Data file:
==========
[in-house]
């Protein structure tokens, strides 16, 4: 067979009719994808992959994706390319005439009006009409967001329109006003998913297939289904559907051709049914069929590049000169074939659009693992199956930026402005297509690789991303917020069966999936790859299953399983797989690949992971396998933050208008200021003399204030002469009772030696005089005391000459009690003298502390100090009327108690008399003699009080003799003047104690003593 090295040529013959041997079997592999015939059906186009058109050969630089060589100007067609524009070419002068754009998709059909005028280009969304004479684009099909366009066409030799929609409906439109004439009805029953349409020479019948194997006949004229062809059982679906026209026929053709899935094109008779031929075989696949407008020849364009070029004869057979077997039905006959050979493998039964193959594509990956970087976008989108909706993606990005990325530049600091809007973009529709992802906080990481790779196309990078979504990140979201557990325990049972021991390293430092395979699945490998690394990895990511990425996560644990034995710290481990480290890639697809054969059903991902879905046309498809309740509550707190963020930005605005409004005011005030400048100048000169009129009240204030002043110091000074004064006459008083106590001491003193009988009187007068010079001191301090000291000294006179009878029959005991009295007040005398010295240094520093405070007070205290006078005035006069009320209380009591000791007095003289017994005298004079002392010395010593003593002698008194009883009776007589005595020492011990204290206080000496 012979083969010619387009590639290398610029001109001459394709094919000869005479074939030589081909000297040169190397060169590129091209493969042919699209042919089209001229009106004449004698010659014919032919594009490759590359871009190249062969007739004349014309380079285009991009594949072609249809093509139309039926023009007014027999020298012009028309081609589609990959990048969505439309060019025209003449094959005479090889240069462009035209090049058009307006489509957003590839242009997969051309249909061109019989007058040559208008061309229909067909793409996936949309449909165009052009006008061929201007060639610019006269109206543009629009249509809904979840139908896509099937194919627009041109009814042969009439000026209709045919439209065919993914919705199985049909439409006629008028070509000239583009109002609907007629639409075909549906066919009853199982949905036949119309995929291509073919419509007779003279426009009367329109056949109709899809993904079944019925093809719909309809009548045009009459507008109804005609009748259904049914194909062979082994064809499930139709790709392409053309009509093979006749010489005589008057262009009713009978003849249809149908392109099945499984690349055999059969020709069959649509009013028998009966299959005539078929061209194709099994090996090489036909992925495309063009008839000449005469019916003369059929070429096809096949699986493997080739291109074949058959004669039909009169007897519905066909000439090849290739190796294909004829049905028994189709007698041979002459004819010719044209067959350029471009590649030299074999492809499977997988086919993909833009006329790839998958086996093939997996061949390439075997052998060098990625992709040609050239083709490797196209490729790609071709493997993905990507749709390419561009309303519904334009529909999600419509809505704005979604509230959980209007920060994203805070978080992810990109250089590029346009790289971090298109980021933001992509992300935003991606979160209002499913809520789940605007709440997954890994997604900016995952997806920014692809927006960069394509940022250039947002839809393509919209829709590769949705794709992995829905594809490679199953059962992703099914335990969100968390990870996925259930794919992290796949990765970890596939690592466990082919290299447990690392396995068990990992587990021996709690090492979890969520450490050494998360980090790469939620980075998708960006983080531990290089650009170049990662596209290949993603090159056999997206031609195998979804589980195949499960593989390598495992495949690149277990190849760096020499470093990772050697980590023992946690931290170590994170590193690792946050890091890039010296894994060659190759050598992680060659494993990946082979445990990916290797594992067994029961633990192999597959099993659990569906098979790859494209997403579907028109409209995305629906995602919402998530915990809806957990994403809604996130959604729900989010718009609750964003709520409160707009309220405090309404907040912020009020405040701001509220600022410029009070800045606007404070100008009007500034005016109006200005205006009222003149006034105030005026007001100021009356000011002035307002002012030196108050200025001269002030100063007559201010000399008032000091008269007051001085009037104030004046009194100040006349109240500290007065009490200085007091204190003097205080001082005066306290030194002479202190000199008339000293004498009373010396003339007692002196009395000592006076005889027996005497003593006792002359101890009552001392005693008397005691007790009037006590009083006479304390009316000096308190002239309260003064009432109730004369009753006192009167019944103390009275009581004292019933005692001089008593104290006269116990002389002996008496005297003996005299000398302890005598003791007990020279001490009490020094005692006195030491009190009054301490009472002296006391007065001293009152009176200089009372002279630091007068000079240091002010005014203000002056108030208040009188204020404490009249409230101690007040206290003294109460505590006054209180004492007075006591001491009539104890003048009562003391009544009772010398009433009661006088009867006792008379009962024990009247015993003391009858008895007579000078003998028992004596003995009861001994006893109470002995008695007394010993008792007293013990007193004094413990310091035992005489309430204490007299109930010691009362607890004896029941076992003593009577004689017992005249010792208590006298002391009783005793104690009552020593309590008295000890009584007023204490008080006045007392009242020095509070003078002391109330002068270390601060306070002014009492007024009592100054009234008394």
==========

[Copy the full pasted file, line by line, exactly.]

[in-house]
């Protein structure tokens, strides 16, 4: 067979009719994808992959994706390319005439009006009409967001329109006003998913297939289904559907051709049914069929590049000169074939659009693992199956930026402005297509690789991303917020069966999936790859299953399983797989690949992971396998933050208008200021003399204030002469009772030696005089005391000459009690003298502390100090009327108690008399003699009080003799003047104690003593 090295040529013959041997079997592999015939059906186009058109050969630089060589100007067609524009070419002068754009998709059909005028280009969304004479684009099909366009066409030799929609409906439109004439009805029953349409020479019948194997006949004229062809059982679906026209026929053709899935094109008779031929075989696949407008020849364009070029004869057979077997039905006959050979493998039964193959594509990956970087976008989108909706993606990005990325530049600091809007973009529709992802906080990481790779196309990078979504990140979201557990325990049972021991390293430092395979699945490998690394990895990511990425996560644990034995710290481990480290890639697809054969059903991902879905046309498809309740509550707190963020930005605005409004005011005030400048100048000169009129009240204030002043110091000074004064006459008083106590001491003193009988009187007068010079001191301090000291000294006179009878029959005991009295007040005398010295240094520093405070007070205290006078005035006069009320209380009591000791007095003289017994005298004079002392010395010593003593002698008194009883009776007589005595020492011990204290206080000496 012979083969010619387009590639290398610029001109001459394709094919000869005479074939030589081909000297040169190397060169590129091209493969042919699209042919089209001229009106004449004698010659014919032919594009490759590359871009190249062969007739004349014309380079285009991009594949072609249809093509139309039926023009007014027999020298012009028309081609589609990959990048969505439309060019025209003449094959005479090889240069462009035209090049058009307006489509957003590839242009997969051309249909061109019989007058040559208008061309229909067909793409996936949309449909165009052009006008061929201007060639610019006269109206543009629009249509809904979840139908896509099937194919627009041109009814042969009439000026209709045919439209065919993914919705199985049909439409006629008028070509000239583009109002609907007629639409075909549906066919009853199982949905036949119309995929291509073919419509007779003279426009009367329109056949109709899809993904079944019925093809719909309809009548045009009459507008109804005609009748259904049914194909062979082994064809499930139709790709392409053309009509093979006749010489005589008057262009009713009978003849249809149908392109099945499984690349055999059969020709069959649509009013028998009966299959005539078929061209194709099994090996090489036909992925495309063009008839000449005469019916003369059929070429096809096949699986493997080739291109074949058959004669039909009169007897519905066909000439090849290739190796294909004829049905028994189709007698041979002459004819010719044209067959350029471009590649030299074999492809499977997988086919993909833009006329790839998958086996093939997996061949390439075997052998060098990625992709040609050239083709490797196209490729790609071709493997993905990507749709390419561009309303519904334009529909999600419509809505704005979604509230959980209007920060994203805070978080992810990109250089590029346009790289971090298109980021933001992509992300935003991606979160209002499913809520789940605007709440997954890994997604900016995952997806920014692809927006960069394509940022250039947002839809393509919209829709590769949705794709992995829905594809490679199953059962992703099914335990969100968390990870996925259930794919992290796949990765970890596939690592466990082919290299447990690392396995068990990992587990021996709690090492979890969520450490050494998360980090790469939620980075998708960006983080531990290089650009170049990662596209290949993603090159056999997206031609195998979804589980195949499960593989390598495992495949690149277990190849760096020499470093990772050697980590023992946690931290170590994170590193690792946050890091890039010296894994060659190759050598992680060659494993990946082979445990990916290797594992067994029961633990192999597959099993659990569906098979790859494209997403579907028109409209995305629906995602919402998530915990809806957990994403809604996130959604729900989010718009609750964003709520409160707009309220405090309404907040912020009020405040701001509220600022410029009070800045606007404070100008009007500034005016109006200005205006009222003149006034105030005026007001100021009356000011002035307002002012030196108050200025001269002030100063007559201010000399008032000091008269007051001085009037104030004046009194100040006349109240500290007065009490200085007091204190003097205080001082005066306290030194002479202190000199008339000293004498009373010396003339007692002196009395000592006076005889027996005497003593006792002359101890009552001392005693008397005691007790009037006590009083006479304390009316000096308190002239309260003064009432109730004369009753006192009167019944103390009275009581004292019933005692001089008593104290006269116990002389002996008496005297003996005299000398302890005598003791007990020279001490009490020094005692006195030491009190009054301490009472002296006391007065001293009152009176200089009372002279630091007068000079240091002010005014203000002056108030208040009188204020404490009249409230101690007040206290003294109460505590006054209180004492007075006591001491009539104890003048009562003391009544009772010398009433009661006088009867006792008379009962024990009247015993003391009858008895007579000078003998028992004596003995009861001994006893109470002995008695007394010993008792007293013990007193004094413990310091035992005489309430204490007299109930010691009362607890004896029941076992003593009577004689017992005249010792208590006298002391009783005793104690009552020593309590008295000890009584007023204490008080006045007392009242020095509070003078002391109330002068270390601060306070002014009492007024009592100054009234008394």